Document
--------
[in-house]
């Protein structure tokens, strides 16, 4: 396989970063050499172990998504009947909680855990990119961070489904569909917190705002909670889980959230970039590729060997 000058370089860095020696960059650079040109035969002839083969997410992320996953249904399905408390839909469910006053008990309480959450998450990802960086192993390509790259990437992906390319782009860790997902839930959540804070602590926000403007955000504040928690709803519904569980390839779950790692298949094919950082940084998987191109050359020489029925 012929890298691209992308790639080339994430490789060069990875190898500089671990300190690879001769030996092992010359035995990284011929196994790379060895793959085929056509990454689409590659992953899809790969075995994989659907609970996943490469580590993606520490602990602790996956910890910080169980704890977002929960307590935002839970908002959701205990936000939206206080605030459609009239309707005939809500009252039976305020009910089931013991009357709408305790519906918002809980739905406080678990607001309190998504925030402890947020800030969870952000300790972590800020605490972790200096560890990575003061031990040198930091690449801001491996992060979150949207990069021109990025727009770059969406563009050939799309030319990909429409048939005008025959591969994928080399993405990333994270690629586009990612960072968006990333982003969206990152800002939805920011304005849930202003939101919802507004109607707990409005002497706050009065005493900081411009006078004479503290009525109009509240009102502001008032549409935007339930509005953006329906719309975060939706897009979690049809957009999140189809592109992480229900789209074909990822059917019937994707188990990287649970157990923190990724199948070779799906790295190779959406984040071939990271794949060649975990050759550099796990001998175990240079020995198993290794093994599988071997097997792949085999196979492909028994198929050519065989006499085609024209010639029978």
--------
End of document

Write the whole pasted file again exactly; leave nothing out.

[in-house]
């Protein structure tokens, strides 16, 4: 396989970063050499172990998504009947909680855990990119961070489904569909917190705002909670889980959230970039590729060997 000058370089860095020696960059650079040109035969002839083969997410992320996953249904399905408390839909469910006053008990309480959450998450990802960086192993390509790259990437992906390319782009860790997902839930959540804070602590926000403007955000504040928690709803519904569980390839779950790692298949094919950082940084998987191109050359020489029925 012929890298691209992308790639080339994430490789060069990875190898500089671990300190690879001769030996092992010359035995990284011929196994790379060895793959085929056509990454689409590659992953899809790969075995994989659907609970996943490469580590993606520490602990602790996956910890910080169980704890977002929960307590935002839970908002959701205990936000939206206080605030459609009239309707005939809500009252039976305020009910089931013991009357709408305790519906918002809980739905406080678990607001309190998504925030402890947020800030969870952000300790972590800020605490972790200096560890990575003061031990040198930091690449801001491996992060979150949207990069021109990025727009770059969406563009050939799309030319990909429409048939005008025959591969994928080399993405990333994270690629586009990612960072968006990333982003969206990152800002939805920011304005849930202003939101919802507004109607707990409005002497706050009065005493900081411009006078004479503290009525109009509240009102502001008032549409935007339930509005953006329906719309975060939706897009979690049809957009999140189809592109992480229900789209074909990822059917019937994707188990990287649970157990923190990724199948070779799906790295190779959406984040071939990271794949060649975990050759550099796990001998175990240079020995198993290794093994599988071997097997792949085999196979492909028994198929050519065989006499085609024209010639029978």